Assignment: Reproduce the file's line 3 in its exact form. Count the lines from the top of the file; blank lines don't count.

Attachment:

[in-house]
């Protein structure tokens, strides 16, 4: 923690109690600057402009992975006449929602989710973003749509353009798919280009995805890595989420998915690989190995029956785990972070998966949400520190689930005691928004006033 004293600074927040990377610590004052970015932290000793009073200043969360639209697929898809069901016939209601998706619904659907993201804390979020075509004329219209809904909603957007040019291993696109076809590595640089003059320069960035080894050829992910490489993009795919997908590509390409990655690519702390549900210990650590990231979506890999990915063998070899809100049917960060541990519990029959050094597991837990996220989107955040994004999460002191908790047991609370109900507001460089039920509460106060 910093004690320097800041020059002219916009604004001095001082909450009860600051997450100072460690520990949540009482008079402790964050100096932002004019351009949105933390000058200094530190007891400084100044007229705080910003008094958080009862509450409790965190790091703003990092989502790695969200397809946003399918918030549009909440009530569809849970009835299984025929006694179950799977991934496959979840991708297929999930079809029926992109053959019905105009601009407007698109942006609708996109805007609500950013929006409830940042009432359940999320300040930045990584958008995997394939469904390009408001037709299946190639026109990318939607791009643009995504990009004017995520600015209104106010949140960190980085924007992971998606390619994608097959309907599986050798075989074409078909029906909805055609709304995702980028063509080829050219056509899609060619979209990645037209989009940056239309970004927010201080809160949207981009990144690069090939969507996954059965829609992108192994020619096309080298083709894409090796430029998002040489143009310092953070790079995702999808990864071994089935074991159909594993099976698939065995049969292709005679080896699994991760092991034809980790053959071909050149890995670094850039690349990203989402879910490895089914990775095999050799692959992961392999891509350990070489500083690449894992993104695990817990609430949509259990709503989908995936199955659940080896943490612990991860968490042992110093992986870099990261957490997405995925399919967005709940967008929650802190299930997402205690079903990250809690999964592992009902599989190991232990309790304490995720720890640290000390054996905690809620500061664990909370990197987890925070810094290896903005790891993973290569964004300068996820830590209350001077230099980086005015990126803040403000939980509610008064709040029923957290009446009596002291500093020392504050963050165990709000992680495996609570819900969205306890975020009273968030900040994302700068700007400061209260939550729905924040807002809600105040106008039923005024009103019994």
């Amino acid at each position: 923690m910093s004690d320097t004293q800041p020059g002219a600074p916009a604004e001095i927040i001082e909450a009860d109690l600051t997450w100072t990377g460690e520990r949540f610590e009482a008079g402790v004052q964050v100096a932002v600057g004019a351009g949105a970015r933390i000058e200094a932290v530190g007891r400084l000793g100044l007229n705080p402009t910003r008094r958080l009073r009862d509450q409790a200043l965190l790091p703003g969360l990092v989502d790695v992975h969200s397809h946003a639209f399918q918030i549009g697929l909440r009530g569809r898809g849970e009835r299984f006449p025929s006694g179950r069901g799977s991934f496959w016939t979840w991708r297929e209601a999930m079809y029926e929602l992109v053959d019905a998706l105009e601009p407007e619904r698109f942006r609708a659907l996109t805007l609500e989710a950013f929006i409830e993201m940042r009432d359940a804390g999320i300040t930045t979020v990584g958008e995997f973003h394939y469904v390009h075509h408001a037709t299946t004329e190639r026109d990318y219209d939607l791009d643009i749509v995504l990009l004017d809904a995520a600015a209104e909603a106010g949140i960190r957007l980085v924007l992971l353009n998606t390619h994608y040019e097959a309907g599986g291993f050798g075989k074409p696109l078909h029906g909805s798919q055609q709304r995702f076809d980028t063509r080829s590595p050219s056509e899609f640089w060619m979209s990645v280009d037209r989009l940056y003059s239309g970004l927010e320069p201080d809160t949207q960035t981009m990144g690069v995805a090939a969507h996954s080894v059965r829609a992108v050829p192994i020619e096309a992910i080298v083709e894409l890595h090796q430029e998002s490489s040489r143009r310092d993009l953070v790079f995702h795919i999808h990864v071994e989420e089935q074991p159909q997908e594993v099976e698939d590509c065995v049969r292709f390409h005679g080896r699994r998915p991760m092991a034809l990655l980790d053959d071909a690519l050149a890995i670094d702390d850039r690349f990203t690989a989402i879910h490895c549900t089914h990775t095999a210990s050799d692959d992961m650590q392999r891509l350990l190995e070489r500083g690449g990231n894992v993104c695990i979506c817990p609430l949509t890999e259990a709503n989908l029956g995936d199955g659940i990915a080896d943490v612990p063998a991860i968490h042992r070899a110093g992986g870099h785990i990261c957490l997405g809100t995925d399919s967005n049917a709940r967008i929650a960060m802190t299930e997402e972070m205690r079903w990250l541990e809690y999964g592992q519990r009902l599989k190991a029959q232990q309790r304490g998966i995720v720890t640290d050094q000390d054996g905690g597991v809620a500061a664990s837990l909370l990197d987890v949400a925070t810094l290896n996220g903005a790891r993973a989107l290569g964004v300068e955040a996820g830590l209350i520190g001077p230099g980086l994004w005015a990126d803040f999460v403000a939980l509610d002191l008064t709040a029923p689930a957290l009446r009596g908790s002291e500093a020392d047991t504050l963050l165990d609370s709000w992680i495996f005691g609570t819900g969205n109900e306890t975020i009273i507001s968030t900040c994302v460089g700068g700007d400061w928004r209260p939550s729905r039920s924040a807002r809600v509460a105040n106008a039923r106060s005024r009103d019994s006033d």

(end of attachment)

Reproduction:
């Amino acid at each position: 923690m910093s004690d320097t004293q800041p020059g002219a600074p916009a604004e001095i927040i001082e909450a009860d109690l600051t997450w100072t990377g460690e520990r949540f610590e009482a008079g402790v004052q964050v100096a932002v600057g004019a351009g949105a970015r933390i000058e200094a932290v530190g007891r400084l000793g100044l007229n705080p402009t910003r008094r958080l009073r009862d509450q409790a200043l965190l790091p703003g969360l990092v989502d790695v992975h969200s397809h946003a639209f399918q918030i549009g697929l909440r009530g569809r898809g849970e009835r299984f006449p025929s006694g179950r069901g799977s991934f496959w016939t979840w991708r297929e209601a999930m079809y029926e929602l992109v053959d019905a998706l105009e601009p407007e619904r698109f942006r609708a659907l996109t805007l609500e989710a950013f929006i409830e993201m940042r009432d359940a804390g999320i300040t930045t979020v990584g958008e995997f973003h394939y469904v390009h075509h408001a037709t299946t004329e190639r026109d990318y219209d939607l791009d643009i749509v995504l990009l004017d809904a995520a600015a209104e909603a106010g949140i960190r957007l980085v924007l992971l353009n998606t390619h994608y040019e097959a309907g599986g291993f050798g075989k074409p696109l078909h029906g909805s798919q055609q709304r995702f076809d980028t063509r080829s590595p050219s056509e899609f640089w060619m979209s990645v280009d037209r989009l940056y003059s239309g970004l927010e320069p201080d809160t949207q960035t981009m990144g690069v995805a090939a969507h996954s080894v059965r829609a992108v050829p192994i020619e096309a992910i080298v083709e894409l890595h090796q430029e998002s490489s040489r143009r310092d993009l953070v790079f995702h795919i999808h990864v071994e989420e089935q074991p159909q997908e594993v099976e698939d590509c065995v049969r292709f390409h005679g080896r699994r998915p991760m092991a034809l990655l980790d053959d071909a690519l050149a890995i670094d702390d850039r690349f990203t690989a989402i879910h490895c549900t089914h990775t095999a210990s050799d692959d992961m650590q392999r891509l350990l190995e070489r500083g690449g990231n894992v993104c695990i979506c817990p609430l949509t890999e259990a709503n989908l029956g995936d199955g659940i990915a080896d943490v612990p063998a991860i968490h042992r070899a110093g992986g870099h785990i990261c957490l997405g809100t995925d399919s967005n049917a709940r967008i929650a960060m802190t299930e997402e972070m205690r079903w990250l541990e809690y999964g592992q519990r009902l599989k190991a029959q232990q309790r304490g998966i995720v720890t640290d050094q000390d054996g905690g597991v809620a500061a664990s837990l909370l990197d987890v949400a925070t810094l290896n996220g903005a790891r993973a989107l290569g964004v300068e955040a996820g830590l209350i520190g001077p230099g980086l994004w005015a990126d803040f999460v403000a939980l509610d002191l008064t709040a029923p689930a957290l009446r009596g908790s002291e500093a020392d047991t504050l963050l165990d609370s709000w992680i495996f005691g609570t819900g969205n109900e306890t975020i009273i507001s968030t900040c994302v460089g700068g700007d400061w928004r209260p939550s729905r039920s924040a807002r809600v509460a105040n106008a039923r106060s005024r009103d019994s006033d």